Seattle -- The U.S. Environmental Protection Agency and the National Oceanic and Atmospheric Administration (NOAA) have disapproved the state of Oregon’s coastal nonpoint pollution control program because it does not sufficiently protect salmon streams and landslide-prone areas from logging impacts or reduce runoff from forest roads built before 1971.
All coastal states that participate in the National Coastal Zone Management Program are required to develop a Coastal Nonpoint Pollution Control Program that describes how they will prevent and control polluted runoff in coastal waters.
Both federal agencies hope the decision will help propel the state to address remaining gaps in its coastal nonpoint program related to forestry, fisheries and habitat. Nonpoint source pollution refers to pollution from diffuse sources including natural runoff that picks up and carries pollution into rivers, wetlands and coastal waters.
'We see the state and the forest products industry as critical partners in protecting habitat and water quality for salmon and trout and for the people and communities that rely on them,' said Will Stelle, administrator of NOAA Fisheries’ west coast region. 'We’ve seen significant improvements in Oregon’s Endangered Species Act-listed coho populations over the last decade, and addressing these forestry issues will be key to continuing that progress.'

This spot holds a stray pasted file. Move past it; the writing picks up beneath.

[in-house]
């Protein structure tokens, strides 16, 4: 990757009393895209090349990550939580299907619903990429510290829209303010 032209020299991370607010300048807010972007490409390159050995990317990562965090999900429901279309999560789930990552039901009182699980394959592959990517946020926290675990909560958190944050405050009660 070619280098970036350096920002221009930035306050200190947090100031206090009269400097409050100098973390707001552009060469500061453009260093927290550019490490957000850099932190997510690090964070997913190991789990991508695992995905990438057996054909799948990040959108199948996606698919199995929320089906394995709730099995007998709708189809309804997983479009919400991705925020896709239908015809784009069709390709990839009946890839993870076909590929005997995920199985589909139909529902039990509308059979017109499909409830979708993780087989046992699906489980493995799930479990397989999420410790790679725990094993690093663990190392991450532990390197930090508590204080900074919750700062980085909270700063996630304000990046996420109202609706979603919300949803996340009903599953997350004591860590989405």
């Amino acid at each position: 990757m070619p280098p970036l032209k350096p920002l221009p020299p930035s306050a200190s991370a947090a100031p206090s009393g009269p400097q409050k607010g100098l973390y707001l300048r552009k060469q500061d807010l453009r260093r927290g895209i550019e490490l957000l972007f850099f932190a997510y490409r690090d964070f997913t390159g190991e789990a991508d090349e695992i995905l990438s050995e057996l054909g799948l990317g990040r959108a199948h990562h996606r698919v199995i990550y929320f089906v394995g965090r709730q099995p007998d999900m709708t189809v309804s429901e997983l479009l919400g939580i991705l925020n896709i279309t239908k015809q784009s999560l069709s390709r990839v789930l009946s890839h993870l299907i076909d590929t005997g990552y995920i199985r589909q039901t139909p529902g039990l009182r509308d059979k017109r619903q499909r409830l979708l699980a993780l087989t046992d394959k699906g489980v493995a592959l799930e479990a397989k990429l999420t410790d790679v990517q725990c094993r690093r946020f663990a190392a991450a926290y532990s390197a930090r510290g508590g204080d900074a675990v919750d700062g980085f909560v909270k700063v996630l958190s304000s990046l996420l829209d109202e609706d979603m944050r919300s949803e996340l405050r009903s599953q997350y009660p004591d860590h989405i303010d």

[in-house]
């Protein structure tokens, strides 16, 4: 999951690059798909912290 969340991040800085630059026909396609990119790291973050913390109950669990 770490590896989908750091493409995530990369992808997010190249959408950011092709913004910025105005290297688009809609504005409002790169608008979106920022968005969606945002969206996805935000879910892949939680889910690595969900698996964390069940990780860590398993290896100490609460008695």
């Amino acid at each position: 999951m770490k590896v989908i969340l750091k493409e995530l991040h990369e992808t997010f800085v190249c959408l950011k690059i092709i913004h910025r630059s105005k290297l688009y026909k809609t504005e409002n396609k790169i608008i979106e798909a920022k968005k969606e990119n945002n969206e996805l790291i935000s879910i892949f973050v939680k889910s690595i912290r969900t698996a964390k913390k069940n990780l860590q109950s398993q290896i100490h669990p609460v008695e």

NOAA and EPA originally proposed to disapprove Oregon’s program in December 2013, noting the agencies’ willingness to help Oregon reduce polluted runoff primarily from timber harvesting. The runoff has been shown to harm coastal water quality and habitat for endangered coastal salmon and trout. Silt-choked runoff from poorly managed logging sites not only destroys habitat, but can kill salmon and trout fry and render headwater streams unusable for future spawning.
Following the 2013 proposal to disapprove Oregon’s program, Oregon added new measures to protect coastal waters. However, it does not yet have approved measures to protect small- and medium-sized streams from timber harvesting, protect landslide prone areas, or address runoff from forest roads built prior to modern construction.
'Both NOAA and EPA are optimistic that Oregon will take the necessary steps to address the gaps in their forestry practices,' said Dennis McLerran, EPA’s Regional Administrator. 'Oregon has already shown that it wants to make improvements by undertaking a rulemaking process aimed at improving fish-bearing stream protections. We support the state in adopting protective new rules as well as other steps to address remaining gaps. We are committed to helping the state get to an approvable coastal nonpoint pollution control program.'
The timing of today’s decision resulted, in part, from litigation brought by Northwest Environmental Advocates against NOAA and EPA in 2009.
For more information on this decision, including supporting documents and response to public comments regarding the earlier proposal, please visit the NOAA website at http://coast.noaa.gov/czm/pollutioncontrol